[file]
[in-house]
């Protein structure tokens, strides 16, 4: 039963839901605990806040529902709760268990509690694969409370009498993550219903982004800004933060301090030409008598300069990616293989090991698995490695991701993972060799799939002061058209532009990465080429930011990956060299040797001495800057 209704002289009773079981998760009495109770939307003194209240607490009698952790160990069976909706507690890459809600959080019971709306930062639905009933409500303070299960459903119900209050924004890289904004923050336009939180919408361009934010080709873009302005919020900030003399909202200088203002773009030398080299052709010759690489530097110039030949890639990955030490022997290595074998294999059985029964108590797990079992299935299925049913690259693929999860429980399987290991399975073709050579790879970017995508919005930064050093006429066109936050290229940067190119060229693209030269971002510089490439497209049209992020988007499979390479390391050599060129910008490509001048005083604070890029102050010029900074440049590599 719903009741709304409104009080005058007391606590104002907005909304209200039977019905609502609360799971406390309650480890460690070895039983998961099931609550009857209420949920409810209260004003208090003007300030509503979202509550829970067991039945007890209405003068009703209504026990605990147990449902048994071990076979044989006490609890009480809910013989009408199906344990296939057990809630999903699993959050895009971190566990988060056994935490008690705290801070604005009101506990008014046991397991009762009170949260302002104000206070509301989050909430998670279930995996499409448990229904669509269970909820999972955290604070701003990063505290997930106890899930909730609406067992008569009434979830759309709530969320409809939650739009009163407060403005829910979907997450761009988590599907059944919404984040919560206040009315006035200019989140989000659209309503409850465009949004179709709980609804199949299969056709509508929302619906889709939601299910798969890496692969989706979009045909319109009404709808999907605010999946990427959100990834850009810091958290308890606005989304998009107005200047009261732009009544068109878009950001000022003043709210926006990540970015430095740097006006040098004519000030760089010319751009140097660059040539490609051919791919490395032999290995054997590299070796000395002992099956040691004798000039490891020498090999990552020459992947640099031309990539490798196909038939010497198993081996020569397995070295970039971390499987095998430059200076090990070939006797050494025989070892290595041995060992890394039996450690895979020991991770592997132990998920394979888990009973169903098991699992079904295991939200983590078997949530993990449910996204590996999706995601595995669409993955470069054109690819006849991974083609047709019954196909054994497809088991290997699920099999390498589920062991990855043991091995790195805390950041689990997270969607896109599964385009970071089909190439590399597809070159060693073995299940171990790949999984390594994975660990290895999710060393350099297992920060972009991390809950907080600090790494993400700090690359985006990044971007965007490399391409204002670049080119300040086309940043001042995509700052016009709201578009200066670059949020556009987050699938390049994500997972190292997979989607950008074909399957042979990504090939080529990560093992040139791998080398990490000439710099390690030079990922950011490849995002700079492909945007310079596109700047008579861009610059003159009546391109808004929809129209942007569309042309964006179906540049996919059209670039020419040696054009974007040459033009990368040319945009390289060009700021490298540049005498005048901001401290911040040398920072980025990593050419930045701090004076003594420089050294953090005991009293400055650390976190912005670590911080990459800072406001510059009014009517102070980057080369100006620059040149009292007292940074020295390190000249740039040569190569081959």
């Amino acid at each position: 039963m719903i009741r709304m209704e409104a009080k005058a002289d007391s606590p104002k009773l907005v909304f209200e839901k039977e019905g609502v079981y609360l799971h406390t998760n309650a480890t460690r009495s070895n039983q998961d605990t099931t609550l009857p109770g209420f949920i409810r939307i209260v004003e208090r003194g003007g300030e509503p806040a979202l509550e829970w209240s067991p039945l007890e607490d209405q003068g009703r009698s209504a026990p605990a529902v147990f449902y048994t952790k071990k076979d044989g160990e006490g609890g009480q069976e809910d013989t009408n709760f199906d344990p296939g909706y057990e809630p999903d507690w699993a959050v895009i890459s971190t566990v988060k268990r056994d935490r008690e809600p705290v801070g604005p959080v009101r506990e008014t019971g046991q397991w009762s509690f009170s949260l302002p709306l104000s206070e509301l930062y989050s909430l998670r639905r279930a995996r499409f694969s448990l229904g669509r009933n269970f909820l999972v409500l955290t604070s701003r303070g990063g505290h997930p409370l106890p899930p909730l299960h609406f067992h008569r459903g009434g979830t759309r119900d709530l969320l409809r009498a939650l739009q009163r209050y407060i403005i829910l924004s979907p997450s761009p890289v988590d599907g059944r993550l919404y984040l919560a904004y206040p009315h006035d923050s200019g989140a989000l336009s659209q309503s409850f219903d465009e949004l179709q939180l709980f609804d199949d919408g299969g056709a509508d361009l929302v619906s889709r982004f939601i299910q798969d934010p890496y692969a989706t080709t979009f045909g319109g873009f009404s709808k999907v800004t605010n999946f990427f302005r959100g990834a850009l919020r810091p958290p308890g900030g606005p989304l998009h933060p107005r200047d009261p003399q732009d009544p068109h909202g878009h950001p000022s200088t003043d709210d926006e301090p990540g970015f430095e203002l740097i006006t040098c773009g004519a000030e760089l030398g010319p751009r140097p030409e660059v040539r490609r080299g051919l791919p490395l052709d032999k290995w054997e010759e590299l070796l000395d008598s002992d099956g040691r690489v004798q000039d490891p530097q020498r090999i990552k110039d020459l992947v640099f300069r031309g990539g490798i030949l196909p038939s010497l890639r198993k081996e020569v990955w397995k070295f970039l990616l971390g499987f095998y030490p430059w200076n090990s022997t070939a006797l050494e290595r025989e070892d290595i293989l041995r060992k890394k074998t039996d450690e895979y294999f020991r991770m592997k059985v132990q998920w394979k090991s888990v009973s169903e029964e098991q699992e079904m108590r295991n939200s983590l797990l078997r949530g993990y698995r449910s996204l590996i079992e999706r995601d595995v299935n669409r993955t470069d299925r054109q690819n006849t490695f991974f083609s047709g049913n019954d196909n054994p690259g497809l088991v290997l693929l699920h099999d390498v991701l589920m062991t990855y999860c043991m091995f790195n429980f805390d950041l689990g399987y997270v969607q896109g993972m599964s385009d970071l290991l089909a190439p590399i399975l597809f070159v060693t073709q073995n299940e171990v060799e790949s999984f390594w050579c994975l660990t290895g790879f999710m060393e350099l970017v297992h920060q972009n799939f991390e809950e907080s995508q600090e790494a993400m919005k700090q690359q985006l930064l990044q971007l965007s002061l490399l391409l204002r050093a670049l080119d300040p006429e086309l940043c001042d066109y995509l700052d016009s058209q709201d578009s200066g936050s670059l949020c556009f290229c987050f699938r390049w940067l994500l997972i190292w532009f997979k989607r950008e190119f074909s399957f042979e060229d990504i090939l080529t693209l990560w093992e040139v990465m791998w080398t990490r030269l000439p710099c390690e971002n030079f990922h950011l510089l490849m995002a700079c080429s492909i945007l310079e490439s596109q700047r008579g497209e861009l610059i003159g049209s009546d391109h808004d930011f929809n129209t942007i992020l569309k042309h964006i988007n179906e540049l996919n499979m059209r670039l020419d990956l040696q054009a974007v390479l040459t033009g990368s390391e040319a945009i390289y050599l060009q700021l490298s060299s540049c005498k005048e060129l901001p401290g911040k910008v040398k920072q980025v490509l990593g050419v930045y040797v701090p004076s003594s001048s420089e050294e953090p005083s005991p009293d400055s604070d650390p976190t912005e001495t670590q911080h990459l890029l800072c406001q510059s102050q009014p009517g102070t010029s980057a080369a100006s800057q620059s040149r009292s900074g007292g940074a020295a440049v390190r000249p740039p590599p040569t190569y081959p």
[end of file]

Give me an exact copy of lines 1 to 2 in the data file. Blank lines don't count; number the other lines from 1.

[in-house]
């Protein structure tokens, strides 16, 4: 039963839901605990806040529902709760268990509690694969409370009498993550219903982004800004933060301090030409008598300069990616293989090991698995490695991701993972060799799939002061058209532009990465080429930011990956060299040797001495800057 209704002289009773079981998760009495109770939307003194209240607490009698952790160990069976909706507690890459809600959080019971709306930062639905009933409500303070299960459903119900209050924004890289904004923050336009939180919408361009934010080709873009302005919020900030003399909202200088203002773009030398080299052709010759690489530097110039030949890639990955030490022997290595074998294999059985029964108590797990079992299935299925049913690259693929999860429980399987290991399975073709050579790879970017995508919005930064050093006429066109936050290229940067190119060229693209030269971002510089490439497209049209992020988007499979390479390391050599060129910008490509001048005083604070890029102050010029900074440049590599 719903009741709304409104009080005058007391606590104002907005909304209200039977019905609502609360799971406390309650480890460690070895039983998961099931609550009857209420949920409810209260004003208090003007300030509503979202509550829970067991039945007890209405003068009703209504026990605990147990449902048994071990076979044989006490609890009480809910013989009408199906344990296939057990809630999903699993959050895009971190566990988060056994935490008690705290801070604005009101506990008014046991397991009762009170949260302002104000206070509301989050909430998670279930995996499409448990229904669509269970909820999972955290604070701003990063505290997930106890899930909730609406067992008569009434979830759309709530969320409809939650739009009163407060403005829910979907997450761009988590599907059944919404984040919560206040009315006035200019989140989000659209309503409850465009949004179709709980609804199949299969056709509508929302619906889709939601299910798969890496692969989706979009045909319109009404709808999907605010999946990427959100990834850009810091958290308890606005989304998009107005200047009261732009009544068109878009950001000022003043709210926006990540970015430095740097006006040098004519000030760089010319751009140097660059040539490609051919791919490395032999290995054997590299070796000395002992099956040691004798000039490891020498090999990552020459992947640099031309990539490798196909038939010497198993081996020569397995070295970039971390499987095998430059200076090990070939006797050494025989070892290595041995060992890394039996450690895979020991991770592997132990998920394979888990009973169903098991699992079904295991939200983590078997949530993990449910996204590996999706995601595995669409993955470069054109690819006849991974083609047709019954196909054994497809088991290997699920099999390498589920062991990855043991091995790195805390950041689990997270969607896109599964385009970071089909190439590399597809070159060693073995299940171990790949999984390594994975660990290895999710060393350099297992920060972009991390809950907080600090790494993400700090690359985006990044971007965007490399391409204002670049080119300040086309940043001042995509700052016009709201578009200066670059949020556009987050699938390049994500997972190292997979989607950008074909399957042979990504090939080529990560093992040139791998080398990490000439710099390690030079990922950011490849995002700079492909945007310079596109700047008579861009610059003159009546391109808004929809129209942007569309042309964006179906540049996919059209670039020419040696054009974007040459033009990368040319945009390289060009700021490298540049005498005048901001401290911040040398920072980025990593050419930045701090004076003594420089050294953090005991009293400055650390976190912005670590911080990459800072406001510059009014009517102070980057080369100006620059040149009292007292940074020295390190000249740039040569190569081959």